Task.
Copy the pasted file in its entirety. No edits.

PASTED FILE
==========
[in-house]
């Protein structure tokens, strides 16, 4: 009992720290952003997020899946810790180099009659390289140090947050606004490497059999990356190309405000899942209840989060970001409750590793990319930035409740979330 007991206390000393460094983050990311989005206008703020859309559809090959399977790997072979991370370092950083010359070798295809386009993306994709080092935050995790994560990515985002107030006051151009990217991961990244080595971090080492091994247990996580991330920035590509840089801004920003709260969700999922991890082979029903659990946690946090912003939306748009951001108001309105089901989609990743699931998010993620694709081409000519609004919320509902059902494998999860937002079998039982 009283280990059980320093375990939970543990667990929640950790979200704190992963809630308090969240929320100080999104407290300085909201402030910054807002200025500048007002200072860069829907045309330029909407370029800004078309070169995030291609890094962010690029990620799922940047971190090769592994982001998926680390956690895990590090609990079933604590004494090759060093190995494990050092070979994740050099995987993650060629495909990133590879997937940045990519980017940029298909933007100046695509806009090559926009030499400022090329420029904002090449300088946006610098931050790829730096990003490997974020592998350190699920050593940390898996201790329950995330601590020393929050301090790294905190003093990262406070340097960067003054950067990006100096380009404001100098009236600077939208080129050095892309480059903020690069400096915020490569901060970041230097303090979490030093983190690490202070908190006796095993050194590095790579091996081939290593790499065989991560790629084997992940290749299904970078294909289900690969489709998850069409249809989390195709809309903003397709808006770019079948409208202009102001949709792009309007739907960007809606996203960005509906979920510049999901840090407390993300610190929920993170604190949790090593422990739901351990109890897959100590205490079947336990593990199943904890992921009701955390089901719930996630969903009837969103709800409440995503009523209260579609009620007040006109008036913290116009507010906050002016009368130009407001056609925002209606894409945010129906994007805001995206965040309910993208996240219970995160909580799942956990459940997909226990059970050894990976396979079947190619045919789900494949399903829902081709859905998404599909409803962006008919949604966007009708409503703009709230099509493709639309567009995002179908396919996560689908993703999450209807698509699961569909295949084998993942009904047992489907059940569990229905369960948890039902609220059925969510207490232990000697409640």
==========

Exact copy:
[in-house]
């Protein structure tokens, strides 16, 4: 009992720290952003997020899946810790180099009659390289140090947050606004490497059999990356190309405000899942209840989060970001409750590793990319930035409740979330 007991206390000393460094983050990311989005206008703020859309559809090959399977790997072979991370370092950083010359070798295809386009993306994709080092935050995790994560990515985002107030006051151009990217991961990244080595971090080492091994247990996580991330920035590509840089801004920003709260969700999922991890082979029903659990946690946090912003939306748009951001108001309105089901989609990743699931998010993620694709081409000519609004919320509902059902494998999860937002079998039982 009283280990059980320093375990939970543990667990929640950790979200704190992963809630308090969240929320100080999104407290300085909201402030910054807002200025500048007002200072860069829907045309330029909407370029800004078309070169995030291609890094962010690029990620799922940047971190090769592994982001998926680390956690895990590090609990079933604590004494090759060093190995494990050092070979994740050099995987993650060629495909990133590879997937940045990519980017940029298909933007100046695509806009090559926009030499400022090329420029904002090449300088946006610098931050790829730096990003490997974020592998350190699920050593940390898996201790329950995330601590020393929050301090790294905190003093990262406070340097960067003054950067990006100096380009404001100098009236600077939208080129050095892309480059903020690069400096915020490569901060970041230097303090979490030093983190690490202070908190006796095993050194590095790579091996081939290593790499065989991560790629084997992940290749299904970078294909289900690969489709998850069409249809989390195709809309903003397709808006770019079948409208202009102001949709792009309007739907960007809606996203960005509906979920510049999901840090407390993300610190929920993170604190949790090593422990739901351990109890897959100590205490079947336990593990199943904890992921009701955390089901719930996630969903009837969103709800409440995503009523209260579609009620007040006109008036913290116009507010906050002016009368130009407001056609925002209606894409945010129906994007805001995206965040309910993208996240219970995160909580799942956990459940997909226990059970050894990976396979079947190619045919789900494949399903829902081709859905998404599909409803962006008919949604966007009708409503703009709230099509493709639309567009995002179908396919996560689908993703999450209807698509699961569909295949084998993942009904047992489907059940569990229905369960948890039902609220059925969510207490232990000697409640």